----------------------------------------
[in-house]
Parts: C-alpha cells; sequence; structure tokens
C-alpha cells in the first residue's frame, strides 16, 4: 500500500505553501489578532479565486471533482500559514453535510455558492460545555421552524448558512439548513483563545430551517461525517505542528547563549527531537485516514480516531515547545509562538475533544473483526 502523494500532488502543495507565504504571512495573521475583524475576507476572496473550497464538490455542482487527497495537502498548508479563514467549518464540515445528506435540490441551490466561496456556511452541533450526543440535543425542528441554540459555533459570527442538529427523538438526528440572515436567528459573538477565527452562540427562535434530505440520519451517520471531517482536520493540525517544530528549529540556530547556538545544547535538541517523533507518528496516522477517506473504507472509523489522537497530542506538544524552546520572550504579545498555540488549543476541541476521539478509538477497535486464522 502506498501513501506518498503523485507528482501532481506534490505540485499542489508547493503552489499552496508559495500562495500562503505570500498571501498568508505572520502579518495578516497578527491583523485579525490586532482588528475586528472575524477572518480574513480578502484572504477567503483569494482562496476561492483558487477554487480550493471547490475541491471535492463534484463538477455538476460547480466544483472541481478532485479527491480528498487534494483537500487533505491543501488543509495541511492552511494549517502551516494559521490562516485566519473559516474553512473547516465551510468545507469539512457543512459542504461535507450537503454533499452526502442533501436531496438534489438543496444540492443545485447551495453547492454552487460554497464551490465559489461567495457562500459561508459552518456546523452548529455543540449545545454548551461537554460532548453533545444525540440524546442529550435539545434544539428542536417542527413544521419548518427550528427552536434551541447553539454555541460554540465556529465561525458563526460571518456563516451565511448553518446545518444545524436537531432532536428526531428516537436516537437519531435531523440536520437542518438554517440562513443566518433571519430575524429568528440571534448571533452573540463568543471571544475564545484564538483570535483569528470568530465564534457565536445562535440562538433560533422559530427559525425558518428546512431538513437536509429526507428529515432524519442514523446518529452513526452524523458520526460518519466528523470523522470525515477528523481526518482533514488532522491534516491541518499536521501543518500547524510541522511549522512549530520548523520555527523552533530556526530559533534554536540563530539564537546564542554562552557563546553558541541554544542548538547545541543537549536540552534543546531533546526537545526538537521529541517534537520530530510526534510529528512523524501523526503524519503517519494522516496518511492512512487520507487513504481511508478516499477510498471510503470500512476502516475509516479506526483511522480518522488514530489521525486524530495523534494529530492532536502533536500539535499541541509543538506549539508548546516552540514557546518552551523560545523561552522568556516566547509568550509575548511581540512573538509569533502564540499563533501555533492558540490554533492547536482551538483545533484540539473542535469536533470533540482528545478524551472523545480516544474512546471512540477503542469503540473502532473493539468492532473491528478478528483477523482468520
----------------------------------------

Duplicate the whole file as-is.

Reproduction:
[in-house]
Parts: C-alpha cells; sequence; structure tokens
C-alpha cells in the first residue's frame, strides 16, 4: 500500500505553501489578532479565486471533482500559514453535510455558492460545555421552524448558512439548513483563545430551517461525517505542528547563549527531537485516514480516531515547545509562538475533544473483526 502523494500532488502543495507565504504571512495573521475583524475576507476572496473550497464538490455542482487527497495537502498548508479563514467549518464540515445528506435540490441551490466561496456556511452541533450526543440535543425542528441554540459555533459570527442538529427523538438526528440572515436567528459573538477565527452562540427562535434530505440520519451517520471531517482536520493540525517544530528549529540556530547556538545544547535538541517523533507518528496516522477517506473504507472509523489522537497530542506538544524552546520572550504579545498555540488549543476541541476521539478509538477497535486464522 502506498501513501506518498503523485507528482501532481506534490505540485499542489508547493503552489499552496508559495500562495500562503505570500498571501498568508505572520502579518495578516497578527491583523485579525490586532482588528475586528472575524477572518480574513480578502484572504477567503483569494482562496476561492483558487477554487480550493471547490475541491471535492463534484463538477455538476460547480466544483472541481478532485479527491480528498487534494483537500487533505491543501488543509495541511492552511494549517502551516494559521490562516485566519473559516474553512473547516465551510468545507469539512457543512459542504461535507450537503454533499452526502442533501436531496438534489438543496444540492443545485447551495453547492454552487460554497464551490465559489461567495457562500459561508459552518456546523452548529455543540449545545454548551461537554460532548453533545444525540440524546442529550435539545434544539428542536417542527413544521419548518427550528427552536434551541447553539454555541460554540465556529465561525458563526460571518456563516451565511448553518446545518444545524436537531432532536428526531428516537436516537437519531435531523440536520437542518438554517440562513443566518433571519430575524429568528440571534448571533452573540463568543471571544475564545484564538483570535483569528470568530465564534457565536445562535440562538433560533422559530427559525425558518428546512431538513437536509429526507428529515432524519442514523446518529452513526452524523458520526460518519466528523470523522470525515477528523481526518482533514488532522491534516491541518499536521501543518500547524510541522511549522512549530520548523520555527523552533530556526530559533534554536540563530539564537546564542554562552557563546553558541541554544542548538547545541543537549536540552534543546531533546526537545526538537521529541517534537520530530510526534510529528512523524501523526503524519503517519494522516496518511492512512487520507487513504481511508478516499477510498471510503470500512476502516475509516479506526483511522480518522488514530489521525486524530495523534494529530492532536502533536500539535499541541509543538506549539508548546516552540514557546518552551523560545523561552522568556516566547509568550509575548511581540512573538509569533502564540499563533501555533492558540490554533492547536482551538483545533484540539473542535469536533470533540482528545478524551472523545480516544474512546471512540477503542469503540473502532473493539468492532473491528478478528483477523482468520